For Part Two of our Archio Summer Trip, we made a dash through the rain from the V&A Sackler Courtyard (read about Part 1 of our trip here) to the Serpentine Pavilion, this year designed by Berlin-based architect Francis Kéré. Stephen Foster from our neighbouring Foster Structures was on hand to explain the structural strategy behind the pavilion - cantilevered central supports hold up the roof, giving the impression that it is hovering weightlessly above the walls. The pavilion is said to have been inspired by a large tree which acts as a central meeting point in Kéré’s home town of Gando in Burkina Faso. The roof, lined with perforated triangular timber screens allows dappled light through to the pavilion floor, much like a tree canopy.
Instead of a tree trunk at the centre however, there is a void – a small circular courtyard open to the sky. Kéré designed the pavilion with British weather in mind and we can confirm from first-hand experience that it is an impressive place to shelter from the rain. Water landing on the roof is directed inwards where it forms into rapid waterfalls cascading into the courtyard.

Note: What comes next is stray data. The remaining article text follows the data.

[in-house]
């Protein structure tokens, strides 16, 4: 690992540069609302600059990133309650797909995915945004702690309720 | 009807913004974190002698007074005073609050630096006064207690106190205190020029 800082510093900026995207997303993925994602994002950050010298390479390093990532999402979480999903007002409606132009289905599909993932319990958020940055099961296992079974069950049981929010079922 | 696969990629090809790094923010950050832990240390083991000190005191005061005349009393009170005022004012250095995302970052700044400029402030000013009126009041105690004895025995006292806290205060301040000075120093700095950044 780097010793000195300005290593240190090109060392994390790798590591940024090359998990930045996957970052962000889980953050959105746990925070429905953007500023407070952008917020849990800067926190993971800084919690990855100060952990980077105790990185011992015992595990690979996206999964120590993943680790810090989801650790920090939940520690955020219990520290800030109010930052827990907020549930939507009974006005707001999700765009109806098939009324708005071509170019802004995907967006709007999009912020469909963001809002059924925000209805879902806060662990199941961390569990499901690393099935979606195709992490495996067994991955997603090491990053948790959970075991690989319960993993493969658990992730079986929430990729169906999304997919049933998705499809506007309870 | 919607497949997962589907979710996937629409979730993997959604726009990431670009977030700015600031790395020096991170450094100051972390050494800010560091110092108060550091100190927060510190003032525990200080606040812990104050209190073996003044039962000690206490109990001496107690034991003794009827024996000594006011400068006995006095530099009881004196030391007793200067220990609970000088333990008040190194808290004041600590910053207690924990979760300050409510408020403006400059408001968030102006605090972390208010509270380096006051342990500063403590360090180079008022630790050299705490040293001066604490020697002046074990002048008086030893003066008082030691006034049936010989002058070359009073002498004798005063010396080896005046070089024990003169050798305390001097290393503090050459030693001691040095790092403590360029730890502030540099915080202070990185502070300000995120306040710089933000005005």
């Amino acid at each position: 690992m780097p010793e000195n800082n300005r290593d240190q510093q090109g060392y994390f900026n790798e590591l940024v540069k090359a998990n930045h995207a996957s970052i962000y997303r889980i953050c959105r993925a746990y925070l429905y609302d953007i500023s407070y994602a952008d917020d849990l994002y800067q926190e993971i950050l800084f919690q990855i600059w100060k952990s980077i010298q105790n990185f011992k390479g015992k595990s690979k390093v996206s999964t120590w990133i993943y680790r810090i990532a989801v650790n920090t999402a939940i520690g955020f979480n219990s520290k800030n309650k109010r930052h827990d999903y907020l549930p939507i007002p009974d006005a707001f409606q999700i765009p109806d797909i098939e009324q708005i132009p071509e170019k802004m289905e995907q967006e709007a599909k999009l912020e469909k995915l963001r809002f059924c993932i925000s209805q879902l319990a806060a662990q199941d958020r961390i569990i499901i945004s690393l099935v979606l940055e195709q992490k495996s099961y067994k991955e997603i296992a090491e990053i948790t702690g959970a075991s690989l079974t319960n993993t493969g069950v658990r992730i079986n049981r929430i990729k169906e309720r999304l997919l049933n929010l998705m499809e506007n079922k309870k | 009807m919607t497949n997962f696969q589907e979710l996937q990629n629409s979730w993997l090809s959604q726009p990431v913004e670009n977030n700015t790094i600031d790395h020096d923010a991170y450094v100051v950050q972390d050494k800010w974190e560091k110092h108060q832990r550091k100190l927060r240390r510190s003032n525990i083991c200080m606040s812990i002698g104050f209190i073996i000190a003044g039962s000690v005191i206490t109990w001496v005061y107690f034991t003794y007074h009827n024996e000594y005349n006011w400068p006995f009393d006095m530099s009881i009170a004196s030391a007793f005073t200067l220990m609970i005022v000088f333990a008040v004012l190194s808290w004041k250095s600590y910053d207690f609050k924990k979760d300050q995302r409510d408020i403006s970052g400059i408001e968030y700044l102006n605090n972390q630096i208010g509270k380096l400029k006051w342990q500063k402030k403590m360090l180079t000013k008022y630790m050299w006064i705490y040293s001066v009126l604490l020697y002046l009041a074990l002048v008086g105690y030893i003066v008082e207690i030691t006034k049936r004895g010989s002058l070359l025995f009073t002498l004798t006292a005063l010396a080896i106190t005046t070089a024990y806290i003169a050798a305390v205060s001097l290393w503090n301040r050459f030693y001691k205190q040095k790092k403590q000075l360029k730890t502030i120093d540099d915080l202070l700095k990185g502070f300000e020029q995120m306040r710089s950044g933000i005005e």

The triangular motif of the roof is picked up again in the walls which are constructed from layered timber battens, all painted a vivid deep blue colour, with small opening giving glimpses out. The walls have a very textural quality, reminiscent of bold geometric fabric prints.
Although we were forced to postpone the Archio football match as a result of the weather, we feel lucky to have seen the pavilion in its rain-drenched glory. We were all in agreement that Kéré’s project is one of the best Serpentine Pavilions of recent years – elegantly simple in its concept and construction, rich in colour and texture and well prepared for the peaks and troughs of British summer weather.